Videomaker – Learn video production and editing, camera reviews › Forums › General › Video and Film Discussion › Good Client versus Vendor video. Explains us well › “I pointed out, then, that
“I pointed out, then, that they DO pay their legal member to do legal
work for them, that they do pay their accountant member to account, and
that they do pay their webmaster to master the web.”
Thanks for promoting some of the BS comments I’ve heard over the years to your ‘Glory Wall’. Maybe someone else will see them and heed their warnings. Your comment really sums up the BS mentality many clients have about what we do. Everyone in business understands why you have an accountant (pay now, save later), why you need a webmaster (must maintain presence on web to attract money) but for because any jack@$$ can go out an shoot a picture or video, they can’t understand why they should pay their photographers and videographers. There is this weird disconnect that is lost somewhere in their minds. Nobody wants to hire your cousin to do your business taxes unless they’re a pro. Nobody wants some hobbyist doing their high-end business website, yet they are more than willing to turn over their photographic and video needs to non-pros in a heartbeat. Then they can’t understand why their final product looks like ‘shineola’.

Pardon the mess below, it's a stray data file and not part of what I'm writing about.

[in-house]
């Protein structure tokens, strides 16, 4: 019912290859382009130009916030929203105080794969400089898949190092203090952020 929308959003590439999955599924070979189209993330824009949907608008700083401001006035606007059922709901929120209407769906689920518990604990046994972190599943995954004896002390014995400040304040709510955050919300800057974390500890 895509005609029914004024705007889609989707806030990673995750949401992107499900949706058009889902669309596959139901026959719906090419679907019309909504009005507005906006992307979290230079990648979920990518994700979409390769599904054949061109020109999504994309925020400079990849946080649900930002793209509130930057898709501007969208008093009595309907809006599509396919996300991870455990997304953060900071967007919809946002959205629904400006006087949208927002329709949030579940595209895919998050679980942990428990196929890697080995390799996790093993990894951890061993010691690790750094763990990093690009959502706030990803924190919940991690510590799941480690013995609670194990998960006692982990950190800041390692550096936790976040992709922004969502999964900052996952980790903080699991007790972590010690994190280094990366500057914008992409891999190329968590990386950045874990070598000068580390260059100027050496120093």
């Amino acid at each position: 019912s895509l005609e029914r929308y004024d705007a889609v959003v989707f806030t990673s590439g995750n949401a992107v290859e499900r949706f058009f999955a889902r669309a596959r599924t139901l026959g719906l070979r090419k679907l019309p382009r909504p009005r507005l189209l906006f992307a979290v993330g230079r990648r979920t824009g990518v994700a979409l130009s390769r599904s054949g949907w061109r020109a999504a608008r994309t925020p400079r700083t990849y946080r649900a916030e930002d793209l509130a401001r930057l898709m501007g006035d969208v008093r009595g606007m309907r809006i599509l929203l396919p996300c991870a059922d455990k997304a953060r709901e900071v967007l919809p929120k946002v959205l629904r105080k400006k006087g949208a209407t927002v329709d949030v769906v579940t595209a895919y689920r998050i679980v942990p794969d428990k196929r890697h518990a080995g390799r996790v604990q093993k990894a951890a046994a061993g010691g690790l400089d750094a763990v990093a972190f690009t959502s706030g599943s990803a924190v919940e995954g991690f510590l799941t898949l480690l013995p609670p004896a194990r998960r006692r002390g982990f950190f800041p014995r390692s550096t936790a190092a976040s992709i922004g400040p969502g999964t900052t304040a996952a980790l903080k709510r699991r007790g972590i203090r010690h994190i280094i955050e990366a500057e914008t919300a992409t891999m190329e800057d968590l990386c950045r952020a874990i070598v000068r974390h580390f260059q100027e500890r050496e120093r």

Now, clients who understand all of this are treasures and should be treated as such. The only drawback with them (if you can call it that) is everytime you do a project for them the bar gets raised. Should you find yourself unable to outmatch your latest work, you run the risk of losing said clients.
Concerning your tale of whoa (as in stop doing that), don’t take it the wrong way but churches, charities and volunteer organizations suck as clients. Because they are non-profit in nature, their job is to bring in money to further their goals (like we all don’t do that.) They’ll pay for things they feel are important to keeping them operating, but will expect everyone else (including you) to volunteer your time and services. Now, if you understand that going in and have your ‘anti-stinger pad’ on your back (see frog and scorpion fable) and still want to do the work, then do it under the auspices of full control over the ownership of the final product. They aren’t going want to hear that, but you stress since they are not paying you that full payment means full ownership. No pay, no ownership. You’ll be happy to give them ‘permission’ to use it to promote their cause, whatever but if they make any money off of it, you get a predetermined cut of each sale. Most outfits will head for the hills when you lay it out like that. Any that stay and agree, get it in writing and feel free to do the work.
I tell students all the time that this is one of the very few businesses that if you do the work right one time, you’ll get paid forever (ask George Lucas about that.) The hard part is not allowing yourself to get screwed out of that ‘one time’.